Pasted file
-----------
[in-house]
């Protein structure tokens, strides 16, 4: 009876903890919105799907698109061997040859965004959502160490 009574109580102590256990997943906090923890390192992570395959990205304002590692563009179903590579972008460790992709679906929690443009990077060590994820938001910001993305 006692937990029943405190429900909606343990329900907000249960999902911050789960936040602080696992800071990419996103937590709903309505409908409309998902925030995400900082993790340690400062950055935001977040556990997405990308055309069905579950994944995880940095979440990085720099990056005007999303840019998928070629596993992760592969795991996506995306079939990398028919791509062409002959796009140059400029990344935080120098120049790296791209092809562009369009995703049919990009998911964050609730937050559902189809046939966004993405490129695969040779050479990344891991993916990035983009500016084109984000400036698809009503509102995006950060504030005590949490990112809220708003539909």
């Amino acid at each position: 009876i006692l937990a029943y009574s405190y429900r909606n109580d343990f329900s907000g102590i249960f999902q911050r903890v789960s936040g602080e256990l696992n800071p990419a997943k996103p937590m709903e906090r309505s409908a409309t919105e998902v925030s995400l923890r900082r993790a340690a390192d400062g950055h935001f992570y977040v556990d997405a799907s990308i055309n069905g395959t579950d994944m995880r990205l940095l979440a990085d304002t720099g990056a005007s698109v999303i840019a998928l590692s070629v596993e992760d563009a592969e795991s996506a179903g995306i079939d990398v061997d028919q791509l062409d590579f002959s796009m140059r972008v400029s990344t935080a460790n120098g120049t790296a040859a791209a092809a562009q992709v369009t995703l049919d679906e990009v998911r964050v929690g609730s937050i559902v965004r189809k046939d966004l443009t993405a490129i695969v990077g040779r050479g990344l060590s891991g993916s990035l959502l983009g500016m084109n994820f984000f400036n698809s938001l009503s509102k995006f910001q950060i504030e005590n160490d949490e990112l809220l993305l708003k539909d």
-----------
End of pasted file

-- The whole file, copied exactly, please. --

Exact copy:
[in-house]
């Protein structure tokens, strides 16, 4: 009876903890919105799907698109061997040859965004959502160490 009574109580102590256990997943906090923890390192992570395959990205304002590692563009179903590579972008460790992709679906929690443009990077060590994820938001910001993305 006692937990029943405190429900909606343990329900907000249960999902911050789960936040602080696992800071990419996103937590709903309505409908409309998902925030995400900082993790340690400062950055935001977040556990997405990308055309069905579950994944995880940095979440990085720099990056005007999303840019998928070629596993992760592969795991996506995306079939990398028919791509062409002959796009140059400029990344935080120098120049790296791209092809562009369009995703049919990009998911964050609730937050559902189809046939966004993405490129695969040779050479990344891991993916990035983009500016084109984000400036698809009503509102995006950060504030005590949490990112809220708003539909």
């Amino acid at each position: 009876i006692l937990a029943y009574s405190y429900r909606n109580d343990f329900s907000g102590i249960f999902q911050r903890v789960s936040g602080e256990l696992n800071p990419a997943k996103p937590m709903e906090r309505s409908a409309t919105e998902v925030s995400l923890r900082r993790a340690a390192d400062g950055h935001f992570y977040v556990d997405a799907s990308i055309n069905g395959t579950d994944m995880r990205l940095l979440a990085d304002t720099g990056a005007s698109v999303i840019a998928l590692s070629v596993e992760d563009a592969e795991s996506a179903g995306i079939d990398v061997d028919q791509l062409d590579f002959s796009m140059r972008v400029s990344t935080a460790n120098g120049t790296a040859a791209a092809a562009q992709v369009t995703l049919d679906e990009v998911r964050v929690g609730s937050i559902v965004r189809k046939d966004l443009t993405a490129i695969v990077g040779r050479g990344l060590s891991g993916s990035l959502l983009g500016m084109n994820f984000f400036n698809s938001l009503s509102k995006f910001q950060i504030e005590n160490d949490e990112l809220l993305l708003k539909d």